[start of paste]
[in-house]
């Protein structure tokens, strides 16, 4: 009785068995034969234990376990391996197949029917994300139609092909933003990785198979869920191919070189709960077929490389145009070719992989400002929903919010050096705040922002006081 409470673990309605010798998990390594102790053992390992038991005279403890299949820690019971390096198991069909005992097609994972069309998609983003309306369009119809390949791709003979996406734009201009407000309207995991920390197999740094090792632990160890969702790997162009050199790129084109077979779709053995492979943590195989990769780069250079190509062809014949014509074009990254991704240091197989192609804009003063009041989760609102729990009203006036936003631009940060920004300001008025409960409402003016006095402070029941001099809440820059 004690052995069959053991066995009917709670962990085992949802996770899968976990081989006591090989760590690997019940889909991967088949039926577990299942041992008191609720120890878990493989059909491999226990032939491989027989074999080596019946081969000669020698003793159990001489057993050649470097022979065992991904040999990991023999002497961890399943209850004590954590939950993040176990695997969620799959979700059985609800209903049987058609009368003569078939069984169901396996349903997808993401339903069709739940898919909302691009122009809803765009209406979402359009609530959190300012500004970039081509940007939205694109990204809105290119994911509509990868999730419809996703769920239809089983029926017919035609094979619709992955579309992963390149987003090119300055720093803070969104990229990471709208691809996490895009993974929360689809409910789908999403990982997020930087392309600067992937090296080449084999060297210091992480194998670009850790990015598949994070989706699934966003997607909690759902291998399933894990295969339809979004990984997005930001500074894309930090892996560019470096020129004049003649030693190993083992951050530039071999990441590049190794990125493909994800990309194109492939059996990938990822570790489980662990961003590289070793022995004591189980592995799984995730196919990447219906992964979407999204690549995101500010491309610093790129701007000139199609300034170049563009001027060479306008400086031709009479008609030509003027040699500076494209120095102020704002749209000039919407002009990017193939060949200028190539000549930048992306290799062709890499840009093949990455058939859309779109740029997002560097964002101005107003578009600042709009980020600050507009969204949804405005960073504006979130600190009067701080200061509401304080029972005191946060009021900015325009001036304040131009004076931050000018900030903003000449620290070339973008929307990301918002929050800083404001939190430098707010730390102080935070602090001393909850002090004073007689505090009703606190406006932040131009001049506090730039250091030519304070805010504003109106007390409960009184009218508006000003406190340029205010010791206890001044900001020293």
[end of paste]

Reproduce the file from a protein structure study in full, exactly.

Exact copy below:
[in-house]
């Protein structure tokens, strides 16, 4: 009785068995034969234990376990391996197949029917994300139609092909933003990785198979869920191919070189709960077929490389145009070719992989400002929903919010050096705040922002006081 409470673990309605010798998990390594102790053992390992038991005279403890299949820690019971390096198991069909005992097609994972069309998609983003309306369009119809390949791709003979996406734009201009407000309207995991920390197999740094090792632990160890969702790997162009050199790129084109077979779709053995492979943590195989990769780069250079190509062809014949014509074009990254991704240091197989192609804009003063009041989760609102729990009203006036936003631009940060920004300001008025409960409402003016006095402070029941001099809440820059 004690052995069959053991066995009917709670962990085992949802996770899968976990081989006591090989760590690997019940889909991967088949039926577990299942041992008191609720120890878990493989059909491999226990032939491989027989074999080596019946081969000669020698003793159990001489057993050649470097022979065992991904040999990991023999002497961890399943209850004590954590939950993040176990695997969620799959979700059985609800209903049987058609009368003569078939069984169901396996349903997808993401339903069709739940898919909302691009122009809803765009209406979402359009609530959190300012500004970039081509940007939205694109990204809105290119994911509509990868999730419809996703769920239809089983029926017919035609094979619709992955579309992963390149987003090119300055720093803070969104990229990471709208691809996490895009993974929360689809409910789908999403990982997020930087392309600067992937090296080449084999060297210091992480194998670009850790990015598949994070989706699934966003997607909690759902291998399933894990295969339809979004990984997005930001500074894309930090892996560019470096020129004049003649030693190993083992951050530039071999990441590049190794990125493909994800990309194109492939059996990938990822570790489980662990961003590289070793022995004591189980592995799984995730196919990447219906992964979407999204690549995101500010491309610093790129701007000139199609300034170049563009001027060479306008400086031709009479008609030509003027040699500076494209120095102020704002749209000039919407002009990017193939060949200028190539000549930048992306290799062709890499840009093949990455058939859309779109740029997002560097964002101005107003578009600042709009980020600050507009969204949804405005960073504006979130600190009067701080200061509401304080029972005191946060009021900015325009001036304040131009004076931050000018900030903003000449620290070339973008929307990301918002929050800083404001939190430098707010730390102080935070602090001393909850002090004073007689505090009703606190406006932040131009001049506090730039250091030519304070805010504003109106007390409960009184009218508006000003406190340029205010010791206890001044900001020293």